"[His] mind went back to the first few years after the war and to a crumbling block of Bethune Street, in that part of New York where the gentle western edge of the Village flakes off into a silent waterfront warehouses, where the salt breeze of evening and the deep river horns of night enrich the air with a promise voyages."
~Richard Yates, Revolutionary Road
(photo via curbed)

"[His] mind went back to the first few years after the war and to a crumbling block of Bethune Street, in that part of New York where the gentle western edge of the Village flakes off into a silent waterfront warehouses, where the salt breeze of evening and the deep river horns of night enrich the air with a promise voyages."

~Richard Yates, Revolutionary Road

(photo via curbed)

"In 1940 they moved back to the city, and the place Pookie found for them was no ordinary apartment: it was a once-grand shabby old "floor through" on the south side of Washington Square, with big windows facing the park. It cost more than Pookie could afford, but she scrimped on other expenses; they bought no new clothes and ate a great deal of spaghetti. The kitchen and bathroom fixtures were rusty antiques, but the ceilings were uncommonly high and visitors never failed to remark that the place had "character". It was on the ground floor, which meant that passengers on the double-decked Fifth Avenue buses could peer into it as they made their circuit of the park on the way uptown, and there seemed to be a certain amount of flair in this for Pookie"
~Richard Yates, The Easter Parade
(photo: Fifth Avenue Bus, Washington Square, Manhattan. (October 21, 1936) by Berenice Abbott)

"In 1940 they moved back to the city, and the place Pookie found for them was no ordinary apartment: it was a once-grand shabby old "floor through" on the south side of Washington Square, with big windows facing the park. It cost more than Pookie could afford, but she scrimped on other expenses; they bought no new clothes and ate a great deal of spaghetti. The kitchen and bathroom fixtures were rusty antiques, but the ceilings were uncommonly high and visitors never failed to remark that the place had "character". It was on the ground floor, which meant that passengers on the double-decked Fifth Avenue buses could peer into it as they made their circuit of the park on the way uptown, and there seemed to be a certain amount of flair in this for Pookie"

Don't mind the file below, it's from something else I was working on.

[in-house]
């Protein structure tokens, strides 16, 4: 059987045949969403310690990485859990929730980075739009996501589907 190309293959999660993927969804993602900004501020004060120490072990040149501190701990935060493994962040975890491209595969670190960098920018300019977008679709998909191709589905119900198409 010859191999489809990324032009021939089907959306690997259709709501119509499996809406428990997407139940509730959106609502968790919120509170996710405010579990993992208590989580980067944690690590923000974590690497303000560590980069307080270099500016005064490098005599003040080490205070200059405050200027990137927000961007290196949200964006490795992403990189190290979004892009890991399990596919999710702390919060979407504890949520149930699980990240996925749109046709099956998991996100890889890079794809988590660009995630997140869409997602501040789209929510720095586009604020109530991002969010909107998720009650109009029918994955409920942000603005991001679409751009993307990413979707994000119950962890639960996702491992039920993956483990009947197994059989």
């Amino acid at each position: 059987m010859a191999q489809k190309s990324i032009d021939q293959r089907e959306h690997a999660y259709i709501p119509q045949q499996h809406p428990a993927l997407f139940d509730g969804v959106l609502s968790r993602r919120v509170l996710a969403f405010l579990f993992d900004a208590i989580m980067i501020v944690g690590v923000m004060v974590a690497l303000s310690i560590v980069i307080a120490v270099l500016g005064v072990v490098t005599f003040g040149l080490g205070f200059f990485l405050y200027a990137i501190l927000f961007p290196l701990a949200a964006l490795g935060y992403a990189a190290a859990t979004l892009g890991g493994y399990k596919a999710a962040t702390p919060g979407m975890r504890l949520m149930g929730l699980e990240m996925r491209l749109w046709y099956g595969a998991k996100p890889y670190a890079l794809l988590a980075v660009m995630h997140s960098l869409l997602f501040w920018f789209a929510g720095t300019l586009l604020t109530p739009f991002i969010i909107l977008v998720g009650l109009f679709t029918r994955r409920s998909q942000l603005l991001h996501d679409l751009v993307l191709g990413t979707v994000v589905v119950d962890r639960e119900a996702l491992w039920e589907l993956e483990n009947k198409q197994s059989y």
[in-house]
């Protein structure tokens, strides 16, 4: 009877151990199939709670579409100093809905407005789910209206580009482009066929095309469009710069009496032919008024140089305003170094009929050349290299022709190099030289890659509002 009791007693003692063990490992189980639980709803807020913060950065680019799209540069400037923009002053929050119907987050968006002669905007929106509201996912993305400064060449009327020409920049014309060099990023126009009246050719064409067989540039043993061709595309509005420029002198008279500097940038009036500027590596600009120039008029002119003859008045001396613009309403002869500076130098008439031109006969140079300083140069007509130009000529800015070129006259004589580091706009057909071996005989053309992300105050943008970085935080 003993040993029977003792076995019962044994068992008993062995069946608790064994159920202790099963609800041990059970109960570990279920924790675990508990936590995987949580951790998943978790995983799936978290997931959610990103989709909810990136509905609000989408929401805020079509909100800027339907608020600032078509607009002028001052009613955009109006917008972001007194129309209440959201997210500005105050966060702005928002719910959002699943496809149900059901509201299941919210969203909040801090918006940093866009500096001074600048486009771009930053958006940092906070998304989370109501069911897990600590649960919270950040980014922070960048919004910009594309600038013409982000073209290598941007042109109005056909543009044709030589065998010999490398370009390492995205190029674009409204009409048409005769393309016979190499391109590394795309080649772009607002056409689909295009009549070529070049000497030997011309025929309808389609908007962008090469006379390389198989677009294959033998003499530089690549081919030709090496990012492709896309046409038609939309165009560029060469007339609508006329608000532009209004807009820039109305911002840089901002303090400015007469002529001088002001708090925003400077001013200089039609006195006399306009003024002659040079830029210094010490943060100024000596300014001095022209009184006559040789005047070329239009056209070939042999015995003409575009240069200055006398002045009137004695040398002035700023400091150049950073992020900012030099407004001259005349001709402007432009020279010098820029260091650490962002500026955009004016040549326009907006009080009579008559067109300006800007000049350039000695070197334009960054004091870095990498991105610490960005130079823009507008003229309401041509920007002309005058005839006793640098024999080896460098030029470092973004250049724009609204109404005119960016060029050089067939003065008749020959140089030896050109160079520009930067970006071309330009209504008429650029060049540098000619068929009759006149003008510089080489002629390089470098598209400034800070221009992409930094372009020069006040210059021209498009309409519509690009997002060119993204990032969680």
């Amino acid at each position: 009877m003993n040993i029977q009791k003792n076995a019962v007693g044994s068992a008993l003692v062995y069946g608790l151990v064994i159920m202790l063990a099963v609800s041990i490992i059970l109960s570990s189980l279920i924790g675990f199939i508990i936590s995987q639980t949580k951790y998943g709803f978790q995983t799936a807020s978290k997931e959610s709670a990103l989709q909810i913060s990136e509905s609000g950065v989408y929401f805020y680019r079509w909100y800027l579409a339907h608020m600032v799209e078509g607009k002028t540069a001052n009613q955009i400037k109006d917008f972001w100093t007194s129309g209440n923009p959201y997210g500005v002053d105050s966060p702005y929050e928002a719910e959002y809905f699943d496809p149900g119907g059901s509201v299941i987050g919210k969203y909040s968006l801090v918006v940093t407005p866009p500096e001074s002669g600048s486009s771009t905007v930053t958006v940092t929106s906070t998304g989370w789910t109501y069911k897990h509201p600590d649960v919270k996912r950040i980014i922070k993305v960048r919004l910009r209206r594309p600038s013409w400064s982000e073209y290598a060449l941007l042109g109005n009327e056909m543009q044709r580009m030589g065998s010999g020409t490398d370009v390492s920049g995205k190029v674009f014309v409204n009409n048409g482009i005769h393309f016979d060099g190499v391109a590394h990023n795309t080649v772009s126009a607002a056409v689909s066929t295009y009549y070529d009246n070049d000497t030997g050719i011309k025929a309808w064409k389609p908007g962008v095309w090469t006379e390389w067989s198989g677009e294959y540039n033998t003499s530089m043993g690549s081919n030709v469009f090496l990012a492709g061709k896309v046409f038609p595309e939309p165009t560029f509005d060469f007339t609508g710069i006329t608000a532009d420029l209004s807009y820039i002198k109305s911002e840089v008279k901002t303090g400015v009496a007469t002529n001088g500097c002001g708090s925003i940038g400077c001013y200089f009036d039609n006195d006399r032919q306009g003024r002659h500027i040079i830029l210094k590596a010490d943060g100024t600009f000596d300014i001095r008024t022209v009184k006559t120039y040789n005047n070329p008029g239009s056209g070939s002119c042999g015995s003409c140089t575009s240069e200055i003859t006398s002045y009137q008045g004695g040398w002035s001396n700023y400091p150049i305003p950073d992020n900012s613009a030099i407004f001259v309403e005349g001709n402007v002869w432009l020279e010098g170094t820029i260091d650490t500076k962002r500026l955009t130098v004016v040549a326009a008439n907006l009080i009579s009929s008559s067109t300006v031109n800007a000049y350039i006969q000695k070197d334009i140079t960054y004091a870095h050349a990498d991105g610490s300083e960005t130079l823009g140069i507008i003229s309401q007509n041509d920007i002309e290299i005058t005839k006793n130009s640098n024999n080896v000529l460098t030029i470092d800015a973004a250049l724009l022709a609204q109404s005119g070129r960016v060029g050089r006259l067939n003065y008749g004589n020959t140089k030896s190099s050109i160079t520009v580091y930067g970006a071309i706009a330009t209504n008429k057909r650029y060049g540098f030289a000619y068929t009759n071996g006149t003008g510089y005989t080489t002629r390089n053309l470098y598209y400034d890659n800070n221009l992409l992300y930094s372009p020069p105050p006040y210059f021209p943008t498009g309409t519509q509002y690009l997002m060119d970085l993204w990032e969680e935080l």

~Richard Yates, The Easter Parade

(photo: Fifth Avenue Bus, Washington Square, Manhattan. (October 21, 1936) by Berenice Abbott)

"Ordinarily, the fact of someone’s coming from New York might have held a certain prestige, for to most of the children the city was an awesome, adult place that swallowed up their fathers every day, and which they themselves were permitted to visit only rarely, in their best clothes, as a treat. But anyone could see at a glance that Vincent Sabella had nothing whatever to do with skyscrapers. Even if you could ignore his tangled black hair and gray skin, his clothes would have given away: absurdly new corduroys, absurdly old sneakers and a yellow sweatshirt, much too small with the shredded remains of a Mickey Mouse design stamped on its chest. Clearly, he was from the part of New York that you had to pass through on the train to Grand Central—the part where people hung bedding over their windowsills and leaned out on it all day in a trance of boredom, and where you got vistas of straight, deep streets, one after another, all alike in the clutter of their sidewalks, and all swarming with gray boys at playing some desperate kind of ball game."
~ Richard Yates, Doctor Jack-0’-Lantern from his collection of short stories, Eleven Kinds of Loneliness
(pic © Rebecca Lepkoff)

"Ordinarily, the fact of someone’s coming from New York might have held a certain prestige, for to most of the children the city was an awesome, adult place that swallowed up their fathers every day, and which they themselves were permitted to visit only rarely, in their best clothes, as a treat. But anyone could see at a glance that Vincent Sabella had nothing whatever to do with skyscrapers. Even if you could ignore his tangled black hair and gray skin, his clothes would have given away: absurdly new corduroys, absurdly old sneakers and a yellow sweatshirt, much too small with the shredded remains of a Mickey Mouse design stamped on its chest. Clearly, he was from the part of New York that you had to pass through on the train to Grand Central—the part where people hung bedding over their windowsills and leaned out on it all day in a trance of boredom, and where you got vistas of straight, deep streets, one after another, all alike in the clutter of their sidewalks, and all swarming with gray boys at playing some desperate kind of ball game."

~ Richard Yates, Doctor Jack-0’-Lantern from his collection of short stories, Eleven Kinds of Loneliness

(pic © Rebecca Lepkoff)